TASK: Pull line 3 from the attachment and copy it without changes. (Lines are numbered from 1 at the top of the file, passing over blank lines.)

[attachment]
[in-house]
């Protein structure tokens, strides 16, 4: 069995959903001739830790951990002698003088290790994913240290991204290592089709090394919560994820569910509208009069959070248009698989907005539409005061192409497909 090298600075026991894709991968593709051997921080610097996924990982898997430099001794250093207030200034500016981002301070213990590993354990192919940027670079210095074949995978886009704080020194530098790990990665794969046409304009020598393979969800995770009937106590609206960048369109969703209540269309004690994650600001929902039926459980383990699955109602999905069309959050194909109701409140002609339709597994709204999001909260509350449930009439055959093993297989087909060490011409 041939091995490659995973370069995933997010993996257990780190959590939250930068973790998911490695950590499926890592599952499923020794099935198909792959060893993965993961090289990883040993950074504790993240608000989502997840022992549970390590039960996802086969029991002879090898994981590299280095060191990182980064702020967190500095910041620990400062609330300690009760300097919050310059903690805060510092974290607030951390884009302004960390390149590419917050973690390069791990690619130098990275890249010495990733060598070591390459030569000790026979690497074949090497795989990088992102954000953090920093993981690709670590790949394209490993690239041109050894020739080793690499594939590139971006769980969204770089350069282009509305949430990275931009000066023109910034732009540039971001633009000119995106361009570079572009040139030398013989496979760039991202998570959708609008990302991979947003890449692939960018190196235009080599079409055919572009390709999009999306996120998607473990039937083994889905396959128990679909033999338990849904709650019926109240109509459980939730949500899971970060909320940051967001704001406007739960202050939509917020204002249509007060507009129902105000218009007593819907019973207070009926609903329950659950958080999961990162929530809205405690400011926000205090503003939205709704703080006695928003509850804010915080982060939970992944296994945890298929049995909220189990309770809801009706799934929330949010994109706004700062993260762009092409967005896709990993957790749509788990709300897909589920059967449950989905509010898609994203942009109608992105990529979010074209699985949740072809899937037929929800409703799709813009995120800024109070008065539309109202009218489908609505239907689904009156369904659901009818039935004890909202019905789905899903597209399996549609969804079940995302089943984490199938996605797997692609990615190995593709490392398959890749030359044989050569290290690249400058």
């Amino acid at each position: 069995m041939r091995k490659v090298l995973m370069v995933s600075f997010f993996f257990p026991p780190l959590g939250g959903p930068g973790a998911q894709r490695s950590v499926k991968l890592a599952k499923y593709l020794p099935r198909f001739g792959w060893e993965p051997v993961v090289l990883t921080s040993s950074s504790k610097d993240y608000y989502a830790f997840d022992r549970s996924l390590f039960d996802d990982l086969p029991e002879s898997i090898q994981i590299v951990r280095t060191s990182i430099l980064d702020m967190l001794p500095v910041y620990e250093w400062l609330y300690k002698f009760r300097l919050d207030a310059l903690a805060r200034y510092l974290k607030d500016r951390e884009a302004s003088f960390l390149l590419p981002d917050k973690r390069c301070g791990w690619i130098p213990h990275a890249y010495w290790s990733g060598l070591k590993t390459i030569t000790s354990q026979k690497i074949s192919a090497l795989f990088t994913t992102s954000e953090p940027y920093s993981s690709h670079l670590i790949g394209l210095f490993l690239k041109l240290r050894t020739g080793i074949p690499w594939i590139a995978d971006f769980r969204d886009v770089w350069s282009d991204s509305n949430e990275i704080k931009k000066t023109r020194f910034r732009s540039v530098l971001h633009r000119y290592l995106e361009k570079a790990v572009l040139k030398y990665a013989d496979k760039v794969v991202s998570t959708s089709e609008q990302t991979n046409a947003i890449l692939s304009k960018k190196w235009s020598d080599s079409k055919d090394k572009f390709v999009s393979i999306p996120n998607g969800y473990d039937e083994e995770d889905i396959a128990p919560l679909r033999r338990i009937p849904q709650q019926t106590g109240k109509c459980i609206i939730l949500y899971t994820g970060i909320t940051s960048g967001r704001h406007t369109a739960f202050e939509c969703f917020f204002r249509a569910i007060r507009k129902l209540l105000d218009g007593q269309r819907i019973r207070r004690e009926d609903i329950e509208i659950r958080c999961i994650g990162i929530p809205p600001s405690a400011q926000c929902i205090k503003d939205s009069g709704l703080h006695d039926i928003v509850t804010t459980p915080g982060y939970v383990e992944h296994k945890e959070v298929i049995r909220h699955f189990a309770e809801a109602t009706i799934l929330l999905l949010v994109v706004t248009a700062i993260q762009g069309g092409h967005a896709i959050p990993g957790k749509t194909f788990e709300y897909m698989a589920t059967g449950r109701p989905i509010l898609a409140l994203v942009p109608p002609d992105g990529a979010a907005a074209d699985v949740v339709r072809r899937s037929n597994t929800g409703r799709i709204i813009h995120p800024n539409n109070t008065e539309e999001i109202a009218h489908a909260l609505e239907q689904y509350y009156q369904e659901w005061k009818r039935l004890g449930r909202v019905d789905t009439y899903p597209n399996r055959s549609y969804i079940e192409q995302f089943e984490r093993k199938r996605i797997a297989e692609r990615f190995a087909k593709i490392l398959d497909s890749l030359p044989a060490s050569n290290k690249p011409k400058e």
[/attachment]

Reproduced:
């Amino acid at each position: 069995m041939r091995k490659v090298l995973m370069v995933s600075f997010f993996f257990p026991p780190l959590g939250g959903p930068g973790a998911q894709r490695s950590v499926k991968l890592a599952k499923y593709l020794p099935r198909f001739g792959w060893e993965p051997v993961v090289l990883t921080s040993s950074s504790k610097d993240y608000y989502a830790f997840d022992r549970s996924l390590f039960d996802d990982l086969p029991e002879s898997i090898q994981i590299v951990r280095t060191s990182i430099l980064d702020m967190l001794p500095v910041y620990e250093w400062l609330y300690k002698f009760r300097l919050d207030a310059l903690a805060r200034y510092l974290k607030d500016r951390e884009a302004s003088f960390l390149l590419p981002d917050k973690r390069c301070g791990w690619i130098p213990h990275a890249y010495w290790s990733g060598l070591k590993t390459i030569t000790s354990q026979k690497i074949s192919a090497l795989f990088t994913t992102s954000e953090p940027y920093s993981s690709h670079l670590i790949g394209l210095f490993l690239k041109l240290r050894t020739g080793i074949p690499w594939i590139a995978d971006f769980r969204d886009v770089w350069s282009d991204s509305n949430e990275i704080k931009k000066t023109r020194f910034r732009s540039v530098l971001h633009r000119y290592l995106e361009k570079a790990v572009l040139k030398y990665a013989d496979k760039v794969v991202s998570t959708s089709e609008q990302t991979n046409a947003i890449l692939s304009k960018k190196w235009s020598d080599s079409k055919d090394k572009f390709v999009s393979i999306p996120n998607g969800y473990d039937e083994e995770d889905i396959a128990p919560l679909r033999r338990i009937p849904q709650q019926t106590g109240k109509c459980i609206i939730l949500y899971t994820g970060i909320t940051s960048g967001r704001h406007t369109a739960f202050e939509c969703f917020f204002r249509a569910i007060r507009k129902l209540l105000d218009g007593q269309r819907i019973r207070r004690e009926d609903i329950e509208i659950r958080c999961i994650g990162i929530p809205p600001s405690a400011q926000c929902i205090k503003d939205s009069g709704l703080h006695d039926i928003v509850t804010t459980p915080g982060y939970v383990e992944h296994k945890e959070v298929i049995r909220h699955f189990a309770e809801a109602t009706i799934l929330l999905l949010v994109v706004t248009a700062i993260q762009g069309g092409h967005a896709i959050p990993g957790k749509t194909f788990e709300y897909m698989a589920t059967g449950r109701p989905i509010l898609a409140l994203v942009p109608p002609d992105g990529a979010a907005a074209d699985v949740v339709r072809r899937s037929n597994t929800g409703r799709i709204i813009h995120p800024n539409n109070t008065e539309e999001i109202a009218h489908a909260l609505e239907q689904y509350y009156q369904e659901w005061k009818r039935l004890g449930r909202v019905d789905t009439y899903p597209n399996r055959s549609y969804i079940e192409q995302f089943e984490r093993k199938r996605i797997a297989e692609r990615f190995a087909k593709i490392l398959d497909s890749l030359p044989a060490s050569n290290k690249p011409k400058e």